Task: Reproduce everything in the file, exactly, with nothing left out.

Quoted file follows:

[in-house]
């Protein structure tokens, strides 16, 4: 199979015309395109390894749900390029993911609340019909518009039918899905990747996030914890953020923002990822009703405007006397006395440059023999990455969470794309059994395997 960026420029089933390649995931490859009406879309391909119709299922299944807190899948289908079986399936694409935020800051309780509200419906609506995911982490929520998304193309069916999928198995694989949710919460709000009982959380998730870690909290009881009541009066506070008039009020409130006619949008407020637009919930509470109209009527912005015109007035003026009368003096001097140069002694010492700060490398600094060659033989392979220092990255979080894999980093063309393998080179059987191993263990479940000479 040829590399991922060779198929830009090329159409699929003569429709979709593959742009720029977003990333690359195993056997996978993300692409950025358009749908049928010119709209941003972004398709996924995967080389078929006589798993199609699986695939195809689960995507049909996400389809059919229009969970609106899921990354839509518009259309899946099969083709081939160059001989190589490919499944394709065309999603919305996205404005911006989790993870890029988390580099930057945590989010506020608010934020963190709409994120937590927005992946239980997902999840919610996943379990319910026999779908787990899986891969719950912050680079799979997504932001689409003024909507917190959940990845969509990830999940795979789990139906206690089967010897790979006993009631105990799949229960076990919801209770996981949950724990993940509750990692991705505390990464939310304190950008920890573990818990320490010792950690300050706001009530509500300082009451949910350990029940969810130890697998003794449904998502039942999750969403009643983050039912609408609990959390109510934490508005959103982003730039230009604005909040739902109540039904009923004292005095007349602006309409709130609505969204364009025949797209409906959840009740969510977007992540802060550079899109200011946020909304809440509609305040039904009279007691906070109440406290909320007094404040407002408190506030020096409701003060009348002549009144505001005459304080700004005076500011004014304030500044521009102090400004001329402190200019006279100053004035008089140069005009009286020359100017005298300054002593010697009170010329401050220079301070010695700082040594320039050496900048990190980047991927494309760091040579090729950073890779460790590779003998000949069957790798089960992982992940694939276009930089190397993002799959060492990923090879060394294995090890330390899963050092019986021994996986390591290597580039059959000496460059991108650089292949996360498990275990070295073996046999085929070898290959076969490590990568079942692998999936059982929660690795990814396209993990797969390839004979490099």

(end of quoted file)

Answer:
[in-house]
């Protein structure tokens, strides 16, 4: 199979015309395109390894749900390029993911609340019909518009039918899905990747996030914890953020923002990822009703405007006397006395440059023999990455969470794309059994395997 960026420029089933390649995931490859009406879309391909119709299922299944807190899948289908079986399936694409935020800051309780509200419906609506995911982490929520998304193309069916999928198995694989949710919460709000009982959380998730870690909290009881009541009066506070008039009020409130006619949008407020637009919930509470109209009527912005015109007035003026009368003096001097140069002694010492700060490398600094060659033989392979220092990255979080894999980093063309393998080179059987191993263990479940000479 040829590399991922060779198929830009090329159409699929003569429709979709593959742009720029977003990333690359195993056997996978993300692409950025358009749908049928010119709209941003972004398709996924995967080389078929006589798993199609699986695939195809689960995507049909996400389809059919229009969970609106899921990354839509518009259309899946099969083709081939160059001989190589490919499944394709065309999603919305996205404005911006989790993870890029988390580099930057945590989010506020608010934020963190709409994120937590927005992946239980997902999840919610996943379990319910026999779908787990899986891969719950912050680079799979997504932001689409003024909507917190959940990845969509990830999940795979789990139906206690089967010897790979006993009631105990799949229960076990919801209770996981949950724990993940509750990692991705505390990464939310304190950008920890573990818990320490010792950690300050706001009530509500300082009451949910350990029940969810130890697998003794449904998502039942999750969403009643983050039912609408609990959390109510934490508005959103982003730039230009604005909040739902109540039904009923004292005095007349602006309409709130609505969204364009025949797209409906959840009740969510977007992540802060550079899109200011946020909304809440509609305040039904009279007691906070109440406290909320007094404040407002408190506030020096409701003060009348002549009144505001005459304080700004005076500011004014304030500044521009102090400004001329402190200019006279100053004035008089140069005009009286020359100017005298300054002593010697009170010329401050220079301070010695700082040594320039050496900048990190980047991927494309760091040579090729950073890779460790590779003998000949069957790798089960992982992940694939276009930089190397993002799959060492990923090879060394294995090890330390899963050092019986021994996986390591290597580039059959000496460059991108650089292949996360498990275990070295073996046999085929070898290959076969490590990568079942692998999936059982929660690795990814396209993990797969390839004979490099």